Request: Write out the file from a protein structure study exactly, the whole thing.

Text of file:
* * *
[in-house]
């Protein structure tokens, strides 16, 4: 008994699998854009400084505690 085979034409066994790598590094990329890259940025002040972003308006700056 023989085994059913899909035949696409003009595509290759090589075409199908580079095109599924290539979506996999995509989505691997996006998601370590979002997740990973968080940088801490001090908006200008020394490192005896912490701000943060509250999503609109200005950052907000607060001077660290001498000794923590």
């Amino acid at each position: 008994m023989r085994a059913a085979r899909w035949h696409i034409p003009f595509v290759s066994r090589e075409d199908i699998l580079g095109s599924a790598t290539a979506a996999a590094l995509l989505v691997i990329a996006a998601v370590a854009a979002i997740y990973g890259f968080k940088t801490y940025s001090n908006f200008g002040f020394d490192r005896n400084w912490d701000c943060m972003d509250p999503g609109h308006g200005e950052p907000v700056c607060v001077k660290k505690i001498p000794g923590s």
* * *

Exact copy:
[in-house]
């Protein structure tokens, strides 16, 4: 008994699998854009400084505690 085979034409066994790598590094990329890259940025002040972003308006700056 023989085994059913899909035949696409003009595509290759090589075409199908580079095109599924290539979506996999995509989505691997996006998601370590979002997740990973968080940088801490001090908006200008020394490192005896912490701000943060509250999503609109200005950052907000607060001077660290001498000794923590």
């Amino acid at each position: 008994m023989r085994a059913a085979r899909w035949h696409i034409p003009f595509v290759s066994r090589e075409d199908i699998l580079g095109s599924a790598t290539a979506a996999a590094l995509l989505v691997i990329a996006a998601v370590a854009a979002i997740y990973g890259f968080k940088t801490y940025s001090n908006f200008g002040f020394d490192r005896n400084w912490d701000c943060m972003d509250p999503g609109h308006g200005e950052p907000v700056c607060v001077k660290k505690i001498p000794g923590s």